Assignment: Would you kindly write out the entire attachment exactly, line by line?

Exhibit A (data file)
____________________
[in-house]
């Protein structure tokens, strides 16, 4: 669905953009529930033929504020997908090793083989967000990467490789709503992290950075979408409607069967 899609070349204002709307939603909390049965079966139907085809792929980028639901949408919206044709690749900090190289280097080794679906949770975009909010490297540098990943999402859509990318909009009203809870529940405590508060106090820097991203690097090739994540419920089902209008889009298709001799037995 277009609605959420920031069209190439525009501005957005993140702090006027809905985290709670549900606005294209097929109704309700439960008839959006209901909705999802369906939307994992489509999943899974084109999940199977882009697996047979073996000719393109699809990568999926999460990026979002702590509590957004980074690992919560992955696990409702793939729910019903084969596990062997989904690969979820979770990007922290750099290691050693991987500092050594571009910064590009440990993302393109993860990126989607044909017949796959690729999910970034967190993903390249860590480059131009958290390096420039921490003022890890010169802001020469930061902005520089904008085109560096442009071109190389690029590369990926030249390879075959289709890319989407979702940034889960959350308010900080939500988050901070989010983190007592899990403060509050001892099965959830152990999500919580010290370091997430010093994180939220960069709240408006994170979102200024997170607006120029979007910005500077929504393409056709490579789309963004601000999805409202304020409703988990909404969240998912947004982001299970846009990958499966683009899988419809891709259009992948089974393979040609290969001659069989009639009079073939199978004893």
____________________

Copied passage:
[in-house]
């Protein structure tokens, strides 16, 4: 669905953009529930033929504020997908090793083989967000990467490789709503992290950075979408409607069967 899609070349204002709307939603909390049965079966139907085809792929980028639901949408919206044709690749900090190289280097080794679906949770975009909010490297540098990943999402859509990318909009009203809870529940405590508060106090820097991203690097090739994540419920089902209008889009298709001799037995 277009609605959420920031069209190439525009501005957005993140702090006027809905985290709670549900606005294209097929109704309700439960008839959006209901909705999802369906939307994992489509999943899974084109999940199977882009697996047979073996000719393109699809990568999926999460990026979002702590509590957004980074690992919560992955696990409702793939729910019903084969596990062997989904690969979820979770990007922290750099290691050693991987500092050594571009910064590009440990993302393109993860990126989607044909017949796959690729999910970034967190993903390249860590480059131009958290390096420039921490003022890890010169802001020469930061902005520089904008085109560096442009071109190389690029590369990926030249390879075959289709890319989407979702940034889960959350308010900080939500988050901070989010983190007592899990403060509050001892099965959830152990999500919580010290370091997430010093994180939220960069709240408006994170979102200024997170607006120029979007910005500077929504393409056709490579789309963004601000999805409202304020409703988990909404969240998912947004982001299970846009990958499966683009899988419809891709259009992948089974393979040609290969001659069989009639009079073939199978004893």